Ireland and Portugal could draw on a European Central Bank bond-buying program to help them become the first countries in the three-year debt crisis to be weaned off official aid, a top European policy maker said.
ECB bond purchases along with a credit line from the European rescue fund could point the way back to market financing, proving that Europe’s anti-crisis remedies are working, Economic and Monetary Commissioner Olli Rehn said.
“The option of combining a precautionary program with the ECB’s outright monetary transactions is something that should not be ruled out, and is one option that should be considered as a way of smoothing the way for a successful return to market financing,” Rehn told reporters after a meeting of EU finance ministers in Brussels today.
After loan pledges of 486 billion euros ($647 billion) to four countries over three years to combat the debt turmoil, European governments are eager to turn Ireland and Portugal into crisis-fighting success stories. Financial markets have calmed and peripheral sovereign yields have declined after ECB President Mario Draghi in July pledged to do whatever it takes to preserve the euro, before unveiling the bond program details in September.
Any decision by the ECB to deploy its as-yet unused unlimited bond-purchase facility would rest with the independent central bank, Rehn added. It restricted any bond buying to countries that have already shown an ability to tap the markets.
“Full market access, complete market access” is the requirement, Draghi said on Oct. 4. While a central bank spokesman declined today to spell out what that means, Irish Finance Minister Michael Noonan said he understands the ECB to be looking for “the capacity to raise bonds rather than treasury bills.”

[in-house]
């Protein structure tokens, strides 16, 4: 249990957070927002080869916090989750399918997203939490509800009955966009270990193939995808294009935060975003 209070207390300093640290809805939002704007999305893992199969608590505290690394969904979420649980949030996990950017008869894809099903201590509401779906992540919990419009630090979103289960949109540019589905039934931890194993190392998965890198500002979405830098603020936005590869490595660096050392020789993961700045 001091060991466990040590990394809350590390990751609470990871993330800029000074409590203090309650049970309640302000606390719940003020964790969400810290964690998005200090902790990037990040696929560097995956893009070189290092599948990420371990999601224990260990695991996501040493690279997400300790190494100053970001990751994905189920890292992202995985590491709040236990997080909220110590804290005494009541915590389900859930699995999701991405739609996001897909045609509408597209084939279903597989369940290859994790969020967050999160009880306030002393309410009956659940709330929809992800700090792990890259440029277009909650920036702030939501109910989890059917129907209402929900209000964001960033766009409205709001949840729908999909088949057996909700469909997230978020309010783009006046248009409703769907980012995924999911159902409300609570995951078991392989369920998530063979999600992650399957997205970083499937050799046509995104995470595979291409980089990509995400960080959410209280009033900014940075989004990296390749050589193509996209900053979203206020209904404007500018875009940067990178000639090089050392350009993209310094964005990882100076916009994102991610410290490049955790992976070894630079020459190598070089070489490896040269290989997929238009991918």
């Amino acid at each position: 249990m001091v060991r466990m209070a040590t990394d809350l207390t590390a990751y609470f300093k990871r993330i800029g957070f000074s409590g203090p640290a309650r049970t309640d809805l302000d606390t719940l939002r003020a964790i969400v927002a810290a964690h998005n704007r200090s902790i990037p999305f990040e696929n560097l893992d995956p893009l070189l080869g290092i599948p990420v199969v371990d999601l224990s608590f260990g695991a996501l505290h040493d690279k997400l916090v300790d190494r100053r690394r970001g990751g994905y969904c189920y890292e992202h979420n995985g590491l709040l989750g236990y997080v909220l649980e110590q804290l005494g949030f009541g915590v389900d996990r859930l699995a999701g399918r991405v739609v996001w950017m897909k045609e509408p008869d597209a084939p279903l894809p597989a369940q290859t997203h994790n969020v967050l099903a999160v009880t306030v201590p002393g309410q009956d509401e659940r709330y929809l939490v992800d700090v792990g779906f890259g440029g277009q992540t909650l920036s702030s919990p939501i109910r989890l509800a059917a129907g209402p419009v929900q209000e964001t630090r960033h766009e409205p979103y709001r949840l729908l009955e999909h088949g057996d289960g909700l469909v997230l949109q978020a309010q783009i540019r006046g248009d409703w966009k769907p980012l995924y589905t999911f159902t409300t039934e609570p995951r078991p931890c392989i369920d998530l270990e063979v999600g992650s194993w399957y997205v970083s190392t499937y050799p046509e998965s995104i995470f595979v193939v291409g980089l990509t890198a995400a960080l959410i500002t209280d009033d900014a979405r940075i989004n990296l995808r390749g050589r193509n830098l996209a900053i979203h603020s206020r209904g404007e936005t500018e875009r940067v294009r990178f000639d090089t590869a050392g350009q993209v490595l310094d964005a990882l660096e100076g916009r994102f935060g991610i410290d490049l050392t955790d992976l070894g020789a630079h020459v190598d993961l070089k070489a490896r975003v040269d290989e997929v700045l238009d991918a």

In Ireland’s case that would mean two sales of nine-year bonds and “then we’re in a position to apply,” Noonan said. “I’m certainly not ruling it out, but it’s a little bit early yet.”
The ECB also limited any bond-market interventions to countries meeting economic and budgetary conditions in a program overseen by the European Stability Mechanism, the government- managed aid fund set up last October.
In a further boost for Ireland and Portugal, Rehn said he favors giving both countries more time to pay back bailout loans. That could mean extending to them the same treatment granted to Greece last year.
“Our standpoint is in principle favorable,” Rehn said. Also up for debate is a cut in the loan rates, another concession made to Greece, Rehn said. He said experts will make proposals for the March meeting of finance ministers.
“Portugal is now in a condition to take advantage of any opportunity that presents itself in bond markets to carry out primary market issuance,” Finance Minister Vitor Gaspar said after euro ministers met last night.